4. Offer Reasonable Benefits, Pay and Perks

The Class of 2016 recently began their first job search and have interesting and misaligned expectations regarding salary than what HR may be thinking of offering. Per a survey by Wakefield Research, 42 percent of college seniors expect a minimum salary of $50,000 from their first job, while in reality, 48 percent of employers will pay entry-level workers $35,000 at most.

The demographic with the most realistic salary expectations were women, where 70 percent of female graduates expect to take home under $50,000, while the men that expected this amount were 44 percent. Older generations may be more realistic with these amounts, having climbed the ladder, but it’s important to be upfront with younger candidates.

New hires shouldn’t overestimate their skills, and it’s important that employers clearly outline market trends, employer expectations, required skills and benefits packages. Salary isn’t everything a company has to offer. It can offer good healthcare with a generous maternity leave package and beneficial perks such as a gym membership. What do new hires and current employees value? Meet them in the middle.

5. Encourage Independence and Initiative

Some employees need and desire more handholding than others. As they advance, they should require less supervision from management. However, that doesn’t mean employees like doing the same tasks every day for the next ten years.

As a company grows, so should its employees — of every generation and experience level. Assign new projects that match an employee’s career growth interests. Encourage them to represent the company in a panel or tradeshow. These small opportunities to take the lead will empower each employee to find the leader within themselves and contribute their best.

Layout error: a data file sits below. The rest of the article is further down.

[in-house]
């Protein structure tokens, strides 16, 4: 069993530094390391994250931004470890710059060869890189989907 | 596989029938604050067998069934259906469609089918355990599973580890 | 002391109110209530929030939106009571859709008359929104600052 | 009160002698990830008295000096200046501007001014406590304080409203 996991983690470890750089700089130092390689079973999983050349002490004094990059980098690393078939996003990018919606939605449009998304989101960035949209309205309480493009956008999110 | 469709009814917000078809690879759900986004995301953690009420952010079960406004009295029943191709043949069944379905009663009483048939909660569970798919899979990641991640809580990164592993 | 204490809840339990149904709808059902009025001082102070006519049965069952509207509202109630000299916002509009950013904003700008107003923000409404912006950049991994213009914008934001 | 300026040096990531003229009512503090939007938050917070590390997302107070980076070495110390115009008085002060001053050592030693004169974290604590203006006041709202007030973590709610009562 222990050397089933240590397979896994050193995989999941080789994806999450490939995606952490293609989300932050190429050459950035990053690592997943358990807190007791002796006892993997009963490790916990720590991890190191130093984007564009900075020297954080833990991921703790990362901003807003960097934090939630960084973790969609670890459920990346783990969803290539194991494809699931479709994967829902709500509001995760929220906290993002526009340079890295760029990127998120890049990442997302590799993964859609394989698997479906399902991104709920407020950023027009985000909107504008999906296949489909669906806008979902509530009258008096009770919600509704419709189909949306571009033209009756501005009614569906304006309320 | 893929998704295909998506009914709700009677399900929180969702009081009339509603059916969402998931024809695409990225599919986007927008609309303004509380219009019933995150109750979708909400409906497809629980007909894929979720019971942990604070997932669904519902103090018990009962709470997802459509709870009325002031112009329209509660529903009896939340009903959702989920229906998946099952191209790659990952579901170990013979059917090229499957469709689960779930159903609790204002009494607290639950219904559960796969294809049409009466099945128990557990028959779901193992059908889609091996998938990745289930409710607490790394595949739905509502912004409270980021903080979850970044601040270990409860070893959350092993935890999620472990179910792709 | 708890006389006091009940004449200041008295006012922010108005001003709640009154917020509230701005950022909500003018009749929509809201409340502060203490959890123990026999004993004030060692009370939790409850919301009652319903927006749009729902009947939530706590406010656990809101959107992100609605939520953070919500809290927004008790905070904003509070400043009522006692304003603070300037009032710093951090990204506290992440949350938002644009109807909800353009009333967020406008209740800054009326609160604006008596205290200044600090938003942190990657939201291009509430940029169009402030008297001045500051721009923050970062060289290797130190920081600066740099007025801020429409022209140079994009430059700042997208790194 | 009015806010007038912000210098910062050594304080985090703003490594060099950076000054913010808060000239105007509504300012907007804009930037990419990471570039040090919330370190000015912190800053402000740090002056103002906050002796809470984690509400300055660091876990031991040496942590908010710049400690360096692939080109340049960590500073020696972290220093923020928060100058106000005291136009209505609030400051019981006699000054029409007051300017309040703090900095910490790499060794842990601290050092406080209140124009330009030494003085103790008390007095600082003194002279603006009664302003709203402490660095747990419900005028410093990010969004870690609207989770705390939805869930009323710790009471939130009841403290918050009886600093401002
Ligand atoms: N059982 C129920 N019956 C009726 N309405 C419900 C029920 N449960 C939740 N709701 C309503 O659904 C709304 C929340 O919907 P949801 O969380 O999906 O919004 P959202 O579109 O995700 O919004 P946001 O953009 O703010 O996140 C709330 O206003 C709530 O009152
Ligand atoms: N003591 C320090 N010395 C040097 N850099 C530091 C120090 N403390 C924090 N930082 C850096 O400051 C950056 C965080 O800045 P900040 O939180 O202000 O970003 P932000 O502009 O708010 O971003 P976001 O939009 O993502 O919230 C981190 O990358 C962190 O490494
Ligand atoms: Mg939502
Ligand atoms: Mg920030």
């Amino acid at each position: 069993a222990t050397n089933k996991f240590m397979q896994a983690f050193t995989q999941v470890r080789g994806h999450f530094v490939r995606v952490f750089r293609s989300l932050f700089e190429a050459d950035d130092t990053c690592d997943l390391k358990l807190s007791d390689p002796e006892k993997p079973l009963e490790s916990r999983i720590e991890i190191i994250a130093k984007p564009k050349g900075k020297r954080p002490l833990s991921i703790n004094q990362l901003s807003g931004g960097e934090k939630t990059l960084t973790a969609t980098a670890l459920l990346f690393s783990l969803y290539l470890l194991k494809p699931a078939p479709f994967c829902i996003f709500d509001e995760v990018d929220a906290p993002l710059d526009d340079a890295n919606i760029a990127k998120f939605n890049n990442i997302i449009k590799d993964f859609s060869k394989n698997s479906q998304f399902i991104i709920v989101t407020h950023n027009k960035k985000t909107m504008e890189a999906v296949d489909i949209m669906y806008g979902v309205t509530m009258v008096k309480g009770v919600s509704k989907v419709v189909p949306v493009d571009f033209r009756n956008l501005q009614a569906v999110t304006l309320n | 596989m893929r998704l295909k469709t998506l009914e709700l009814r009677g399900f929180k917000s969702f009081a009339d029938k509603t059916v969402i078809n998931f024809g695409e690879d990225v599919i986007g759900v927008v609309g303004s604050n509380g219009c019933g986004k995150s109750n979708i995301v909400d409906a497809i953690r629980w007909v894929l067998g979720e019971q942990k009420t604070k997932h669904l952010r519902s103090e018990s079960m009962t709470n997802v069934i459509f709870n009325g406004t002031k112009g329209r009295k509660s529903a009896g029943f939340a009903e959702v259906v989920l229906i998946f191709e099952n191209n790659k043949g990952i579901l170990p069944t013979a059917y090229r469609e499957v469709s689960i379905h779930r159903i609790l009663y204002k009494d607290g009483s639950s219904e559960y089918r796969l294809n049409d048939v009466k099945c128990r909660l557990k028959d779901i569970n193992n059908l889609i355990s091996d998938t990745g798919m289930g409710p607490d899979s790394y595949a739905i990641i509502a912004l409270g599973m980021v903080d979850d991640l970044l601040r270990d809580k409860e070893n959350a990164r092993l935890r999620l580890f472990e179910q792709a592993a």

6. Be Flexible

The job industry is changing. Nearly a third of the workforce is not only now millennials, but 34 percent are also contractors and freelancers. Technology enables today’s workforce to complete their tasks at a quicker rate and from almost any location in the world.

The generation that grew up immersed in technology prefers flexibility in their work schedule, and it’s something that older generations wanted but put up with because that was the status quo. The status quo is changing, and companies must shift their policies, too, to keep up.

There are benefits to be gained by allowing employees to have more flexibility. Employees gain easier access to a fair work-life balance. Are there some duties an employee may do at home when they’re sick or part-time? Would allowing half days on Fridays in the summer, known as Flex Fridays, help improve employee morale? Yes. Self-care at home and on the job is intrinsic to sustaining quality productivity while preventing burn out.

Pleasing every employee to perfection isn’t possible, but it is possible to build a positive work culture with the right tools. Each generation and employee has unique strengths. They communicate in different styles and modes and desire different things as their careers advance. That’s when performance reviews must become more of an engaged conversation with employees than a checklist.

Every employee wants to be seen for their value, and they are willing to work hard. Reward them with reasonable pay, benefits and perks. Encourage independence, initiative and flexibility. Companies will gain stronger employees who contribute to positive work culture and the overall success of the company.

Lexie Lu

Guest Blog Author: Lexie Lu

Lexie Lu is a freelance UX designer and blogger. She keeps up with the latest web design trends and always has a cup in close proximity. She writes on Design Roast and can be followed on Twitter @lexieludesigner.